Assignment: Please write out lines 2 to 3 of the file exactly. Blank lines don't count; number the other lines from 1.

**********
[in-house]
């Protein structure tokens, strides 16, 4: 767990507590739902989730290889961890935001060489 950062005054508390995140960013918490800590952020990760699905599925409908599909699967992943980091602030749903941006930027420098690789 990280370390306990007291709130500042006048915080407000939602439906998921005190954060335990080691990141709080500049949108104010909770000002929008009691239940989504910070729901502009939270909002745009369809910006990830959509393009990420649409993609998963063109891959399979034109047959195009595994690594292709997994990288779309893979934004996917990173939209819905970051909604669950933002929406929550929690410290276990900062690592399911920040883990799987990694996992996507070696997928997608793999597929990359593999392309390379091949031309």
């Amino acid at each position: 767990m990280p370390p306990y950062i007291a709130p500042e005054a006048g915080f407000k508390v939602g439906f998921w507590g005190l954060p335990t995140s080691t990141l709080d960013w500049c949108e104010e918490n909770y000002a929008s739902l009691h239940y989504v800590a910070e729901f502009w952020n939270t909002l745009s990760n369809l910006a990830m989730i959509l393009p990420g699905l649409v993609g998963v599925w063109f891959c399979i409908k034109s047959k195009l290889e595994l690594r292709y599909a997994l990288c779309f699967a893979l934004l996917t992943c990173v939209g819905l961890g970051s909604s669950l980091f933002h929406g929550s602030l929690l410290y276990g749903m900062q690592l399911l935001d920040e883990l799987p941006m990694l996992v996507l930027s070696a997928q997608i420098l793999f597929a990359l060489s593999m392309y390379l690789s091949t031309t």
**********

């Protein structure tokens, strides 16, 4: 767990507590739902989730290889961890935001060489 950062005054508390995140960013918490800590952020990760699905599925409908599909699967992943980091602030749903941006930027420098690789 990280370390306990007291709130500042006048915080407000939602439906998921005190954060335990080691990141709080500049949108104010909770000002929008009691239940989504910070729901502009939270909002745009369809910006990830959509393009990420649409993609998963063109891959399979034109047959195009595994690594292709997994990288779309893979934004996917990173939209819905970051909604669950933002929406929550929690410290276990900062690592399911920040883990799987990694996992996507070696997928997608793999597929990359593999392309390379091949031309």
């Amino acid at each position: 767990m990280p370390p306990y950062i007291a709130p500042e005054a006048g915080f407000k508390v939602g439906f998921w507590g005190l954060p335990t995140s080691t990141l709080d960013w500049c949108e104010e918490n909770y000002a929008s739902l009691h239940y989504v800590a910070e729901f502009w952020n939270t909002l745009s990760n369809l910006a990830m989730i959509l393009p990420g699905l649409v993609g998963v599925w063109f891959c399979i409908k034109s047959k195009l290889e595994l690594r292709y599909a997994l990288c779309f699967a893979l934004l996917t992943c990173v939209g819905l961890g970051s909604s669950l980091f933002h929406g929550s602030l929690l410290y276990g749903m900062q690592l399911l935001d920040e883990l799987p941006m990694l996992v996507l930027s070696a997928q997608i420098l793999f597929a990359l060489s593999m392309y390379l690789s091949t031309t």